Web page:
There’s this beautiful new project by The Atlantic called Books by Heart which I came to know about this week through Tumblr. I’m posting my favorite graphic because at this point in my life, it makes the most sense.
I turned 25 last week–it was a Friday–and on the Monday that followed it, I handed in my resignation letter. There’s nothing wrong with my job. In fact, if I played my cards right and really maximized the general potential present in my current occupation, I would have been deemed “successful” by a lot of people. But then, there’s success and there’s happiness–the former usually being defined by one’s capacity to achieve the latter. When I was a teenager, I wrote my goals down and told myself that when I’m 25, I’d have to be self-sufficient, living alone and having a grand adventure. Sure, those are dreams of an idealistic teen who at the time knew nothing about taxes and bills–but as I contemplated those goals whilst sitting on my desk, on a regular 8-hour workday, it hit me: I just wasn’t as happy as I could be. It felt like the greatest disservice to myself and this nation that I so longed to serve to have to inflict my unhappiness upon it.
And before you think that it’s because I didn’t “do my time” or endure long enough–or before I’m deemed a quitter, let me just say in my defense that I’ve been in government for close to four years now. I kept my current job for a year but the previous ones have been served in varying capacities at different levels too. Why am I even defending myself? I really shouldn’t. We’re always taught that government work is about endurance, not speed. Here I borrow a concept from long distance running. We’re made to believe that work here is an exercise in futility and also the kind of business wherein returns on your investment only come when retirement is near–if it comes at all.
Truthfully, I have to disagree and compel people, especially those who like me are still young and able, to realize that usually, what stands in the way of making a difference is precisely this dogged belief in the way things are. Our mindset is our own enemy and the key (Jeffrey Sachs was right!) is still persistence. I had to pinch myself every time something happened that proved this so–because I too was really wont to think that it would take a long time before quality reform could be implemented. But it happened and I can’t deny that.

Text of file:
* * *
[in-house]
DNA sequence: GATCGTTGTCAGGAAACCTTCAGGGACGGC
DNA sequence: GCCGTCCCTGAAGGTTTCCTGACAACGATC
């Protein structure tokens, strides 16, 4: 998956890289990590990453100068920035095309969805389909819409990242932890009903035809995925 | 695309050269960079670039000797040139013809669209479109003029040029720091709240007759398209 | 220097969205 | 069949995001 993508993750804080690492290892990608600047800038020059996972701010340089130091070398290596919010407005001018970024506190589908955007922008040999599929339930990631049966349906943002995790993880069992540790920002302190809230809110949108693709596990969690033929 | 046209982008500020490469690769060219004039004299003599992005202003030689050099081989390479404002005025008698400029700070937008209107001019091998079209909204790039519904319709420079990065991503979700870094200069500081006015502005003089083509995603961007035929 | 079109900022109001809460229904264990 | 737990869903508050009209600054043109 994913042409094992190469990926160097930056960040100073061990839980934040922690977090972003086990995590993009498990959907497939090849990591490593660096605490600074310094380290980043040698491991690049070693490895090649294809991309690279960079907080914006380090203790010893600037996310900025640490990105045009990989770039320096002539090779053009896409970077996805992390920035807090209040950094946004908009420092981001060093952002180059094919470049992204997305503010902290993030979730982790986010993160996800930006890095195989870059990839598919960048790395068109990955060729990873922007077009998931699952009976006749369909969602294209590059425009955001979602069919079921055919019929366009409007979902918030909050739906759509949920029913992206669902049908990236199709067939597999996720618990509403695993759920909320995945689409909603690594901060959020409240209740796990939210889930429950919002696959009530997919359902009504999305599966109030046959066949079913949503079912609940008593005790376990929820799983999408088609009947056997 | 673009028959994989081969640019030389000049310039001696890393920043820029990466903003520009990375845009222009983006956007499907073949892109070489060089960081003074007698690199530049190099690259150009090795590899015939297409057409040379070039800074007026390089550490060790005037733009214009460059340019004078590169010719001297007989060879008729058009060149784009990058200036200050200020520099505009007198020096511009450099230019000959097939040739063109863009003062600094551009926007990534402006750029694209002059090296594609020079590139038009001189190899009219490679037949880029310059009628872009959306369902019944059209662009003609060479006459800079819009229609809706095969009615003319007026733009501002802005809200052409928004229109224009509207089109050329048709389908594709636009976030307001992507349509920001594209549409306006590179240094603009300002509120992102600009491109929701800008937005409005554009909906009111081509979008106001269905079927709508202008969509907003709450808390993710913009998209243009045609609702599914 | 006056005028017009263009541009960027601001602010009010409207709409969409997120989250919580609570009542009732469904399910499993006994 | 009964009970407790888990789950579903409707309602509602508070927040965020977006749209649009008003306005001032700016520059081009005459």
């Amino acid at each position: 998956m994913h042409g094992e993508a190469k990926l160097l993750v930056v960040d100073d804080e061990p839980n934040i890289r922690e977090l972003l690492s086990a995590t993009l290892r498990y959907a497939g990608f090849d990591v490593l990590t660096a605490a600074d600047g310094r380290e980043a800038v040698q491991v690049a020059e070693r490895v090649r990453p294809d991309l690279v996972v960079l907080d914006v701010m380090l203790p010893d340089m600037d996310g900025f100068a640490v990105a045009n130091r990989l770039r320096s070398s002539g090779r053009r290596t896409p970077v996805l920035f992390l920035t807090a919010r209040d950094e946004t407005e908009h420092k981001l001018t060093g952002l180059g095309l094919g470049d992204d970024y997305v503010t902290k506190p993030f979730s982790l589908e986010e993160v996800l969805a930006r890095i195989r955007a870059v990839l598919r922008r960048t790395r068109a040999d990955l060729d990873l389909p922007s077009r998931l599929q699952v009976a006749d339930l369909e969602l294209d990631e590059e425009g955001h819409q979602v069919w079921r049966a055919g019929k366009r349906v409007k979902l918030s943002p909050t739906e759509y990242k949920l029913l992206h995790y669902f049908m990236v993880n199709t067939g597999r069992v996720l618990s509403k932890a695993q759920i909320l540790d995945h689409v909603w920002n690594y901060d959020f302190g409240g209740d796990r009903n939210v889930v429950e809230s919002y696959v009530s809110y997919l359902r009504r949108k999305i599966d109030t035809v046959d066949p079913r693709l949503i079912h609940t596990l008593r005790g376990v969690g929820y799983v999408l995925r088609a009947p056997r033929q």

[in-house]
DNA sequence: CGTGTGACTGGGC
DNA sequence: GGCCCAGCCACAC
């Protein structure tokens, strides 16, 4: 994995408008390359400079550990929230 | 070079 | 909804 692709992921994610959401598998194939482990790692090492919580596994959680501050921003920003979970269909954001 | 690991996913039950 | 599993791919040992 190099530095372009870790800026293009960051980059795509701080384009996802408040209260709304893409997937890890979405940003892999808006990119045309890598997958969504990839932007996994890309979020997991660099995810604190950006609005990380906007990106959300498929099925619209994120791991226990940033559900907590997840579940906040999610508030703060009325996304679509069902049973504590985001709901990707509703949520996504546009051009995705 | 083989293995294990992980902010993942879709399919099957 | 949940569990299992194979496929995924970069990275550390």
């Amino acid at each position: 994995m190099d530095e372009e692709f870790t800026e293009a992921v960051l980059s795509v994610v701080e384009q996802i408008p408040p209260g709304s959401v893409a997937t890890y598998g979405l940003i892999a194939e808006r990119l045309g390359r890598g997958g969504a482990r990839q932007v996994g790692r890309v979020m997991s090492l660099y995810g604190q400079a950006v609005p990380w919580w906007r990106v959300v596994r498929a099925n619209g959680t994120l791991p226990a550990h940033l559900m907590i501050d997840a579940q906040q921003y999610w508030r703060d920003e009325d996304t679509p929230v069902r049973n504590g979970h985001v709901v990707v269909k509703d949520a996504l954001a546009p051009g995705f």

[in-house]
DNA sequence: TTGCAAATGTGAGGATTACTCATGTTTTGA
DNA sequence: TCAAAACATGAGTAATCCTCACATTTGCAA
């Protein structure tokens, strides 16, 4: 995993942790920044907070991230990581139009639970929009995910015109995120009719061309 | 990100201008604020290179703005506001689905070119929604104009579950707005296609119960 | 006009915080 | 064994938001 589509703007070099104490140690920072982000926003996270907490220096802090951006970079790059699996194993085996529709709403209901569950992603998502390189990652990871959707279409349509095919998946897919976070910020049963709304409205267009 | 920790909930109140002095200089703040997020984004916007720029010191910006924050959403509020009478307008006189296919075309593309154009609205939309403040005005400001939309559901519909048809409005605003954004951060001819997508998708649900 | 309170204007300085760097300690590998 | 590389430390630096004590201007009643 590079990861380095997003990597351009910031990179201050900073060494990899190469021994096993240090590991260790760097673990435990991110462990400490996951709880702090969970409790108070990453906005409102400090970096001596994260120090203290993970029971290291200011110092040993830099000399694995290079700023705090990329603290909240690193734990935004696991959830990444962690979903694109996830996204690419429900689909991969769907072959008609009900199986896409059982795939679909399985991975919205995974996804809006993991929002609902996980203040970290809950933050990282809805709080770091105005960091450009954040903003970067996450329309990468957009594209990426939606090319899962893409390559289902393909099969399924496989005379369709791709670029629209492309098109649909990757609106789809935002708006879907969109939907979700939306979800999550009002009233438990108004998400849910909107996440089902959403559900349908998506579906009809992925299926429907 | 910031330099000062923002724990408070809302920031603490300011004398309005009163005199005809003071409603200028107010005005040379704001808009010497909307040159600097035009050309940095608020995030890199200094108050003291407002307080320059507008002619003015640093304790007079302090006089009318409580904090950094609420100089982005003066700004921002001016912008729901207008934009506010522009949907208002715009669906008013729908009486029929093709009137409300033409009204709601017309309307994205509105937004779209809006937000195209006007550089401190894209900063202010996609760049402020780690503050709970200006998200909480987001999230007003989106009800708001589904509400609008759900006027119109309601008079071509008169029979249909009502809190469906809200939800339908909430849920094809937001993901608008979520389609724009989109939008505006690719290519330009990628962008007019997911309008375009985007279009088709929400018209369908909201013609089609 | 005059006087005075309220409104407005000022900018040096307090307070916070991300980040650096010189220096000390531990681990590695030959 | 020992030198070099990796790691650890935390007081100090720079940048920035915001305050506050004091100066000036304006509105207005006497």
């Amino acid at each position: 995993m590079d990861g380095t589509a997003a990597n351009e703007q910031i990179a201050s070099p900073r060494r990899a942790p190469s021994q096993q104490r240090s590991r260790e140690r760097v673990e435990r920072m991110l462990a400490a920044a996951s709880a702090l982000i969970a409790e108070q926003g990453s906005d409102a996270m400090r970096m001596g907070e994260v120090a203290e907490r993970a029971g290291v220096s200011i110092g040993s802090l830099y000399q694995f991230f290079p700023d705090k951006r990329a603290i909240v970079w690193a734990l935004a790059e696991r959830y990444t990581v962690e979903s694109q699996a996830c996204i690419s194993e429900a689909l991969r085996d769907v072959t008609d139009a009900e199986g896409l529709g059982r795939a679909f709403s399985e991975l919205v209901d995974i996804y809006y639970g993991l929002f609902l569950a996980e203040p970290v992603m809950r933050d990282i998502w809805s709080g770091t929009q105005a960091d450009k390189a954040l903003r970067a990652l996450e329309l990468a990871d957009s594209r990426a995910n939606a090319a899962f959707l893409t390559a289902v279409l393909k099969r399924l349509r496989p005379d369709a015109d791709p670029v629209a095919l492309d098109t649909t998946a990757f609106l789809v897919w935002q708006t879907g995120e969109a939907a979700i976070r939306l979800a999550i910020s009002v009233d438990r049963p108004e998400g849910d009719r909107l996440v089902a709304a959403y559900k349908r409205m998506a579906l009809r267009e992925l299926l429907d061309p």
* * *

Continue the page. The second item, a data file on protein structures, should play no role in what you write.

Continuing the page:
…Burnout happened too. I feel ashamed admitting that the system actually wore me down. But looking at it objectively, it wasn’t the system so much as it was the individual cogs that needed oiling that made work so stressful. That and maybe I’m not the best at convincing others? But more than self-doubt, the real kicker here was hearing from someone a few years older that actually, I didn’t have to endure–I just had to do what I needed to do to be happy.
Sounds vague, I know. Why do you think I have to write about it? Isn’t writing therapy too? But seriously, when I think about happiness, I think about adventure, travel and learning. I also think about stories and writing–and when I’m brutally honest, I often think about service and being a good civil servant.
The amazing thing is that the Universe seems to be working toward making me happy. Not the first time it’s happened but still a very pleasant surprise. The day after I quit–Tuesday, it was a holiday–I was congratulated for winning a contest. Who knew that a simple blogpost would make India a possibility? My contract ends on the 30th of the month and India is scheduled to begin on that same day.
Coincidence? I think not. Perhaps what the Universe would like me to acknowledge is that Sisyphus was indeed happy–contrary to what we might have been made to believe. And extending this further, perhaps it’s really true that if we pursue that which enlivens us and offers happiness beyond our own imagination, we might actually become better at whatever it is we choose to call our work.